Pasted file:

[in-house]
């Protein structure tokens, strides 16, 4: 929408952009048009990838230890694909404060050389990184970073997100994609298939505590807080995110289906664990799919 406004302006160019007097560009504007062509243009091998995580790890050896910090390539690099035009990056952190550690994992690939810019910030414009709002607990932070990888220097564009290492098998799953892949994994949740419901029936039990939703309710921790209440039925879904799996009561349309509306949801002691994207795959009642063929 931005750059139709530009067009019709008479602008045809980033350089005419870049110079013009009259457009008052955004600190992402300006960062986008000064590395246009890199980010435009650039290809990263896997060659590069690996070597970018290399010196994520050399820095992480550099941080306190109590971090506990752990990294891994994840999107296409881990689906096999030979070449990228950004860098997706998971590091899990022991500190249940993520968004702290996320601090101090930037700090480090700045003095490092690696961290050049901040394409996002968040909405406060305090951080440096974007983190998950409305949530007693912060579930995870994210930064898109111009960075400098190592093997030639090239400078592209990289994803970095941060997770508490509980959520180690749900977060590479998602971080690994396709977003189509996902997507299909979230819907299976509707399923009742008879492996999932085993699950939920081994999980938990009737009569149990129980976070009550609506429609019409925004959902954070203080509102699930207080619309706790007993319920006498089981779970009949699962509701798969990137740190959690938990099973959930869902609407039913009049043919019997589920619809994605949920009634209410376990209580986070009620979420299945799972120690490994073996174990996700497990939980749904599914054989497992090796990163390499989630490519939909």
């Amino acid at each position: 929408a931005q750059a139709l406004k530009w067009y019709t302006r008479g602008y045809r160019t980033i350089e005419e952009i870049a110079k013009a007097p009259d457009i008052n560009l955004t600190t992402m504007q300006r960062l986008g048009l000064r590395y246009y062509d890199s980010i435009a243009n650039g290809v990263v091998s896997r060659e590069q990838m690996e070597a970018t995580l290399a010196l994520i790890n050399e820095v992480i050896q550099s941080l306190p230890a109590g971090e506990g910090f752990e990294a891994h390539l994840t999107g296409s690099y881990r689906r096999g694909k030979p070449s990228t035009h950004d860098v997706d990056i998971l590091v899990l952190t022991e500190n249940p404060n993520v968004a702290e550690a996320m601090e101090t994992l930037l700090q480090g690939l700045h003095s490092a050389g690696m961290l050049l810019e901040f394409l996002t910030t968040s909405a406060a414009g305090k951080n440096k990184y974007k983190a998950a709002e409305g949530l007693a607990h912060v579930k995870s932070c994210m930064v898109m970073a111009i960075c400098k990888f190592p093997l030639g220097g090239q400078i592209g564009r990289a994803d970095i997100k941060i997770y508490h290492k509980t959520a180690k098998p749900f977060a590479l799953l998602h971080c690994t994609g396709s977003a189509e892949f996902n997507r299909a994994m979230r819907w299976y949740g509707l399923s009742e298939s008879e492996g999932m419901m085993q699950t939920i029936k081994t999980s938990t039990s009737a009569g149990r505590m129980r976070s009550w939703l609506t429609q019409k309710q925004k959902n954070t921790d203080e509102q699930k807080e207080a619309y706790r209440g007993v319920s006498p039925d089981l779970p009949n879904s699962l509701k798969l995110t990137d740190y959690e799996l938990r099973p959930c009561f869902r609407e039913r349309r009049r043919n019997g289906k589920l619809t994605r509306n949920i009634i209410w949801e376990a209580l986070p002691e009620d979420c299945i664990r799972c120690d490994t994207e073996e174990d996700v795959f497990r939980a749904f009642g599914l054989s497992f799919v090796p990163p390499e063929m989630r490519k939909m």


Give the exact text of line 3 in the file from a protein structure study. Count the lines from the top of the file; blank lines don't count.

């Amino acid at each position: 929408a931005q750059a139709l406004k530009w067009y019709t302006r008479g602008y045809r160019t980033i350089e005419e952009i870049a110079k013009a007097p009259d457009i008052n560009l955004t600190t992402m504007q300006r960062l986008g048009l000064r590395y246009y062509d890199s980010i435009a243009n650039g290809v990263v091998s896997r060659e590069q990838m690996e070597a970018t995580l290399a010196l994520i790890n050399e820095v992480i050896q550099s941080l306190p230890a109590g971090e506990g910090f752990e990294a891994h390539l994840t999107g296409s690099y881990r689906r096999g694909k030979p070449s990228t035009h950004d860098v997706d990056i998971l590091v899990l952190t022991e500190n249940p404060n993520v968004a702290e550690a996320m601090e101090t994992l930037l700090q480090g690939l700045h003095s490092a050389g690696m961290l050049l810019e901040f394409l996002t910030t968040s909405a406060a414009g305090k951080n440096k990184y974007k983190a998950a709002e409305g949530l007693a607990h912060v579930k995870s932070c994210m930064v898109m970073a111009i960075c400098k990888f190592p093997l030639g220097g090239q400078i592209g564009r990289a994803d970095i997100k941060i997770y508490h290492k509980t959520a180690k098998p749900f977060a590479l799953l998602h971080c690994t994609g396709s977003a189509e892949f996902n997507r299909a994994m979230r819907w299976y949740g509707l399923s009742e298939s008879e492996g999932m419901m085993q699950t939920i029936k081994t999980s938990t039990s009737a009569g149990r505590m129980r976070s009550w939703l609506t429609q019409k309710q925004k959902n954070t921790d203080e509102q699930k807080e207080a619309y706790r209440g007993v319920s006498p039925d089981l779970p009949n879904s699962l509701k798969l995110t990137d740190y959690e799996l938990r099973p959930c009561f869902r609407e039913r349309r009049r043919n019997g289906k589920l619809t994605r509306n949920i009634i209410w949801e376990a209580l986070p002691e009620d979420c299945i664990r799972c120690d490994t994207e073996e174990d996700v795959f497990r939980a749904f009642g599914l054989s497992f799919v090796p990163p390499e063929m989630r490519k939909m």